by Argentina Ciaramella
What is Attachment Theory?
The ability to form behavioral attachments is a skill that can be seen in anyone who maintains a closeness or intimacy with another person (the object of attachment). Being able to form strong attachments is key in allowing people to face the world in a healthy, well-adjusted way.
When a baby is uncomfortable and crying, the parent’s natural instinct to hold and cuddle the child is the most appropriate response, according to John Bowlby, a British psychologist who worked in the mid 1900s. Bowlby rejected Freud’s famed developmental model, which claimed that a child moves in psychosexual stages from oral to anal to genital. Instead, according to Bowlby, the mother-child bond is not based solely on the baby’s need for nourishment, but on its need for emotional recognition.
Attachment plays a central role in human relationships, according to Bowlby, and is a theme that accompanies us from cradle to coffin.
Through his studies, Bowlby demonstrated how the development of a healthy personality depends on adequate attachment to a maternal figure or caregiver.
Bowlby’s theory was inspired by ethological studies by Konrad Lorenz and Harry Harlow. Lorenz had observed that ducklings, when deprived of a natural maternal figure, would instead follow a human being (or other object), developing a strong bond that went far beyond the simple requirement of providing nutrition.
Harlow, for his part, experimented with baby monkeys, showing how the babies, when removed from their real mothers, could become attached to a “puppet mother”—clearly preferring a surrogate covered with a soft, spongy fabric to a cold metal surrogate, even when the metal “mother” held a bottle of milk for the babies.
THE FOUR STAGES OF ATTACHMENT DEVELOPMENT
Bowlby identifies four stages through which the attachment bond develops:
– From birth to 8-12 weeks: the child cannot discriminate between the people around him, despite being able to recognize the smell and voice of his own mother. As time passes, the child starts to sort out his relationships, especially with his mother.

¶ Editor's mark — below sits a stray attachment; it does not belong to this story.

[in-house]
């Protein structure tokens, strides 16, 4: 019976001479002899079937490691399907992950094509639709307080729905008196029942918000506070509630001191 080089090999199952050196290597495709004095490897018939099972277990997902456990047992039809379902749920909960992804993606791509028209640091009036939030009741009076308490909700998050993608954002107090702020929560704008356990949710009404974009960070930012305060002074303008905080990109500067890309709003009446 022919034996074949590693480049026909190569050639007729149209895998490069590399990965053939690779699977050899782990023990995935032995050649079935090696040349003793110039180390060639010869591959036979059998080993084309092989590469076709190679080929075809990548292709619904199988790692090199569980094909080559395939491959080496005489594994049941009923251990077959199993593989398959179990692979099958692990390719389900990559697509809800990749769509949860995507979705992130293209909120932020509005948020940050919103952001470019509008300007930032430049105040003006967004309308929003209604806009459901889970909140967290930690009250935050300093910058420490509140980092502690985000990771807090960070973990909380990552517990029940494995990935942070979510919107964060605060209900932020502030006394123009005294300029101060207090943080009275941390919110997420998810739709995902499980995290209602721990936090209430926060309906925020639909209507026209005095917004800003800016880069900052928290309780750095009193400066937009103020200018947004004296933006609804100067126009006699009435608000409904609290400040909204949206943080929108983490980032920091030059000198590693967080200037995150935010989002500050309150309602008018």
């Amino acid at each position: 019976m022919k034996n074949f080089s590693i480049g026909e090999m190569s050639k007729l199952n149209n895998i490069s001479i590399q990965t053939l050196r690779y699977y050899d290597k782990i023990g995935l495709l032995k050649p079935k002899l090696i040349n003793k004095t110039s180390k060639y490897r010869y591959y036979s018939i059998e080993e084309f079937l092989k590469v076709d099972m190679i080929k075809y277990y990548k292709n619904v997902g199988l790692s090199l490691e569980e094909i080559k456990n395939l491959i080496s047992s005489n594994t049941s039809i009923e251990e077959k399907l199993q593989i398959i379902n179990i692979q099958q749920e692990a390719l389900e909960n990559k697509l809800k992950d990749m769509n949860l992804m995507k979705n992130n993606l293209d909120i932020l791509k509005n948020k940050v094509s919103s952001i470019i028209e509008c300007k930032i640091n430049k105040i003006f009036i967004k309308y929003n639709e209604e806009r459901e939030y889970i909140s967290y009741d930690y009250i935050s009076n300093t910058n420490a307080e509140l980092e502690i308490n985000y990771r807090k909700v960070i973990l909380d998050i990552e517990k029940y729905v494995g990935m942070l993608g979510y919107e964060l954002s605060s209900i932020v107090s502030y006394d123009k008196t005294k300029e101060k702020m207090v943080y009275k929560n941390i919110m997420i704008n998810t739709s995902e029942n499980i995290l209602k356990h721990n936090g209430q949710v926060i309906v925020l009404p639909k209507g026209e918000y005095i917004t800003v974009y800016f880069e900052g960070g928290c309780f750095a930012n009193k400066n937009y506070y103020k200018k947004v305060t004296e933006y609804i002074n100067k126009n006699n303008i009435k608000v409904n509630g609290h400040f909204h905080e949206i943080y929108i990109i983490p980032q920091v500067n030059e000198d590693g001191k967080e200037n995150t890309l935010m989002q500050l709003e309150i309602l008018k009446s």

– 6-7 months: The child becomes increasingly able to discriminate between people in his life.
– 9 months and beyond: The child’s attachment with its caregiver becomes stable and visible. The child actively tries to catch the attention of the caregiver and uses that attention as a base for exploring the environment, always seeking protection and guidance.
– This last stage in the child’s attachment behavior remains stable up to 3 years of age, at which time the child acquires an ability to maintain a feeling of security and safety in unknown environments, even when in the company of secondary reference figures; the child feels secure because he knows the primary caregiver will always return soon.
The child develops a sense of security when he feels that his caregiver provides protection, a sense of safety, and affection. Or the child can develop an insecure personality when the caregiver relationship is ruled by excessive caution, dependence, and fear of abandonment.
But are emotional bonds essential to survival?
Let’s find out together in our second installment, looking further into the fascinating world of childhood emotional development.